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End those digital fasts with these 5 April Fool’s Day pranks

by Alex in | | | | |

Well, folks, it’s almost that time again: Easter. Also known as the end of Lent. Or what should be known as national coming out day for all the people who’ve just spent the past 40 days doing some kind of digital fasteaster egg on computer key. They inevitably come back with a desire to enlighten us with their Enormous Insight Into The Nature of Digital Existence And Everything, before they return to tweeting their latest random thoughts just like they always have.

This year, however, the calendar has afforded us a delightful opportunity: since Lent ends just before April 1, we can and should play some collective pranks on the newly re-digitized. After all, they’re not online to read what we are planning. Here are some options:

  1. Invent a new YouTube meme that, like the Harlem Shake, requires you to dance like a crazy person: but this time, solo, unmasked and in your underwear. Pay for targeted online ads that tell people about the latest must-join meme as soon as they blog, tweet or Facebook the words “digital fast”.
  2. Pretend that Facebook changed its privacy settings at the beginning of Lent, and all their ultra-private content has been publicly displayed on their wall for forty days without them knowing it.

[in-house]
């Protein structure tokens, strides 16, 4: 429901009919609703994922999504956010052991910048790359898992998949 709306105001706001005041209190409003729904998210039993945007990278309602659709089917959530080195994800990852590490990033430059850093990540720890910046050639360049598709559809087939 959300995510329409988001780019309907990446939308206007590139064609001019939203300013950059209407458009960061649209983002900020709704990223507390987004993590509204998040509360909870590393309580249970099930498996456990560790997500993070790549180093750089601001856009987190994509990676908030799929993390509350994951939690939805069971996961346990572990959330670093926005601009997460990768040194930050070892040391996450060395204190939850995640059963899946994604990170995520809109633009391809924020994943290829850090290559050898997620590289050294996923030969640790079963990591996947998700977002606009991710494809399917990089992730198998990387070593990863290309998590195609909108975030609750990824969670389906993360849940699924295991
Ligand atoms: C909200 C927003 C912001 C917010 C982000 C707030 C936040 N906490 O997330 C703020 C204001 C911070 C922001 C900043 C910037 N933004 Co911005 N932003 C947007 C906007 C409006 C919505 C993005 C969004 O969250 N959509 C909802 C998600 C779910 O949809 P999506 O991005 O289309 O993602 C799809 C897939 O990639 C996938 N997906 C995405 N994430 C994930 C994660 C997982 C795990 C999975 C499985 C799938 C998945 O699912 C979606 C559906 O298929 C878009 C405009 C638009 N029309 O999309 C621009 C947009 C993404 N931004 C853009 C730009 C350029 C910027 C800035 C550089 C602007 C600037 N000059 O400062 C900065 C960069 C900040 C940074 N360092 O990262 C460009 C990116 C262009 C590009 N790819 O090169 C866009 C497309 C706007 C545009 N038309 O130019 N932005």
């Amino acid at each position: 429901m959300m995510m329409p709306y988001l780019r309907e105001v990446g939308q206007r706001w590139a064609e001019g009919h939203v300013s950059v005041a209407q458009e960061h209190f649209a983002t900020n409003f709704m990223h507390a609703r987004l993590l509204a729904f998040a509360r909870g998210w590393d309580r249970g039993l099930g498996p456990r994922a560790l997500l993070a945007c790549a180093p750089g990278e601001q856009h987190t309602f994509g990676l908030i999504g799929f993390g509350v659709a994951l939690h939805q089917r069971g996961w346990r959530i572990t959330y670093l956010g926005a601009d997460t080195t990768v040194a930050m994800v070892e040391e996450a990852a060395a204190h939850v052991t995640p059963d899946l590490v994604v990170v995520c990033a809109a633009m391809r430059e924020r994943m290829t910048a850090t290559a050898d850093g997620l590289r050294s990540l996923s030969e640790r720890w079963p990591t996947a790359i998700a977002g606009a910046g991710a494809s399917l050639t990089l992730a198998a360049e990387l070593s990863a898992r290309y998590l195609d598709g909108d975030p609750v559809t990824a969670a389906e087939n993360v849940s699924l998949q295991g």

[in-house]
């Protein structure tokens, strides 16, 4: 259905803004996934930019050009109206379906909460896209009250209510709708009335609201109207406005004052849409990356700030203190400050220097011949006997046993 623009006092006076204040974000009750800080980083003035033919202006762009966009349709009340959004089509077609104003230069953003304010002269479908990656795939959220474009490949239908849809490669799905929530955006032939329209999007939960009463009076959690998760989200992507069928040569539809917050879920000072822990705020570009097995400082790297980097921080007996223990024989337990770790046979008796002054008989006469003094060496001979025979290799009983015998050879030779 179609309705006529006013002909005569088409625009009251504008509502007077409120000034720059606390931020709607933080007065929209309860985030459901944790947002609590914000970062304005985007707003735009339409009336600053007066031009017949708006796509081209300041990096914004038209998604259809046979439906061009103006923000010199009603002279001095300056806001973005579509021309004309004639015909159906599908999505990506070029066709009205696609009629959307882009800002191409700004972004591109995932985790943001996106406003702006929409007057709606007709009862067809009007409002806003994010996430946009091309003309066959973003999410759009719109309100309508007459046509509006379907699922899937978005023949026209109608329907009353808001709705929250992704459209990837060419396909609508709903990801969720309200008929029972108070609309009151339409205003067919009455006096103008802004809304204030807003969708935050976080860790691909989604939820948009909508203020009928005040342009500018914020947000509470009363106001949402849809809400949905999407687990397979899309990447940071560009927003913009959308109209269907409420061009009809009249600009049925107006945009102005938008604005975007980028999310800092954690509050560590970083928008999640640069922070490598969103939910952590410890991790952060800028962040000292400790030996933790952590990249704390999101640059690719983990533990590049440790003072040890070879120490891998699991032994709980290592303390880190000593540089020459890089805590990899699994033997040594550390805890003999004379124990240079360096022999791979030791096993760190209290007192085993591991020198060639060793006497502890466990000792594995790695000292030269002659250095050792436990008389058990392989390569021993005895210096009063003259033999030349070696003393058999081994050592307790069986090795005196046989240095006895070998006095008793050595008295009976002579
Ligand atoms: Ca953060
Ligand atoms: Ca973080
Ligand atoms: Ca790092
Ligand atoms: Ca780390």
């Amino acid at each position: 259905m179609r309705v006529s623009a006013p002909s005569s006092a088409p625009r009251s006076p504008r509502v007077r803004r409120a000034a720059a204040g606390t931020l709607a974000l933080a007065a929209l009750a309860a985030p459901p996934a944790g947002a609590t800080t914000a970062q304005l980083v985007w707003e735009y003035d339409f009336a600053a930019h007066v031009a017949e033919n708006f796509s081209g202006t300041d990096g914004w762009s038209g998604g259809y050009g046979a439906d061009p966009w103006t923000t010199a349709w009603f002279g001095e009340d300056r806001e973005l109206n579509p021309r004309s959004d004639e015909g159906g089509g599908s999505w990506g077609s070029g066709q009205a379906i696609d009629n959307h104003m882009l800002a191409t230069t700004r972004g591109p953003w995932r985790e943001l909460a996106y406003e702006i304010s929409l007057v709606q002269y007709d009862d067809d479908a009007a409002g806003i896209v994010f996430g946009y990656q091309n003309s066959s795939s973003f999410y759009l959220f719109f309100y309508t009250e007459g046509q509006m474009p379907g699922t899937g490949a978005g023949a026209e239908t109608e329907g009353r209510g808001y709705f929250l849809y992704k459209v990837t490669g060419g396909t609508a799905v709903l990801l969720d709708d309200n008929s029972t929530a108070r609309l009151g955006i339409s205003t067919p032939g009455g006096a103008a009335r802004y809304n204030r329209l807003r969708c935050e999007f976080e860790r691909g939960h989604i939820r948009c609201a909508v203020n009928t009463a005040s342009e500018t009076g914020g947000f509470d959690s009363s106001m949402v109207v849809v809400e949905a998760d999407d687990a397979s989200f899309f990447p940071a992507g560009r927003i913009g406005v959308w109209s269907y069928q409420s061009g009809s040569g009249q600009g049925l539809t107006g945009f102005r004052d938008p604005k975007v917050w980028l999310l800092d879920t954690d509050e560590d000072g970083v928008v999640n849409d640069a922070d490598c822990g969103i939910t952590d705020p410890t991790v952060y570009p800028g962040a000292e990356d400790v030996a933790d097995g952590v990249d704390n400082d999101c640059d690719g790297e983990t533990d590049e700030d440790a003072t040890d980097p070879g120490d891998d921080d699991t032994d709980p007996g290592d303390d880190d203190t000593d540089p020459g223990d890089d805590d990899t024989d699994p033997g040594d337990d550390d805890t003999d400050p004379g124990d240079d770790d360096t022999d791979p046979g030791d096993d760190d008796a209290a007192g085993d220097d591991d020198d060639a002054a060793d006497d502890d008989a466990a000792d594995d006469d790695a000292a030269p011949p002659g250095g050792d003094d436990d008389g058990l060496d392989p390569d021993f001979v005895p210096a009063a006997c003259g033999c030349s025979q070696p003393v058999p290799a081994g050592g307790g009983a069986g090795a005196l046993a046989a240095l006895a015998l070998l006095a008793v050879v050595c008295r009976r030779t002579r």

3. Send them a link to the new app that everybody is using and which is going to leave them friendless and alone unless they immediately sign up, too. The sign-up form should be a web page with a sign-up form that goes exactly nowhere; clicking “submit” should tell them that they have been added to the beta wait list and will be informed when it’s their turn to join.
  4. Tell them that Twitter has now extended its post length to 200 characters. Let them write their verbose tweets, and we can all mock them when their tweets get awkwardly truncated. What could be more humiliating?
  5. Convince them that while they were offline, Google Reader shut down, and they will have to find some other way to access online news. This one is particularly hilarious if your digital faster accesses the Internet from within an authoritarian regime, and relies on Reader to get news from beyond the firewall. Tell them they’re now going to be limited to the same censored content as all their neighbors, and ROTFL!
First posted on March 26,2013
  • http://www.beckycastlemiller.com/ Becky Castle Miller

    Well played. This is the best explanation I’ve read yet about Google Reader. Now it all makes sense…they’ll laugh on April 2 and say, “Just kidding!”

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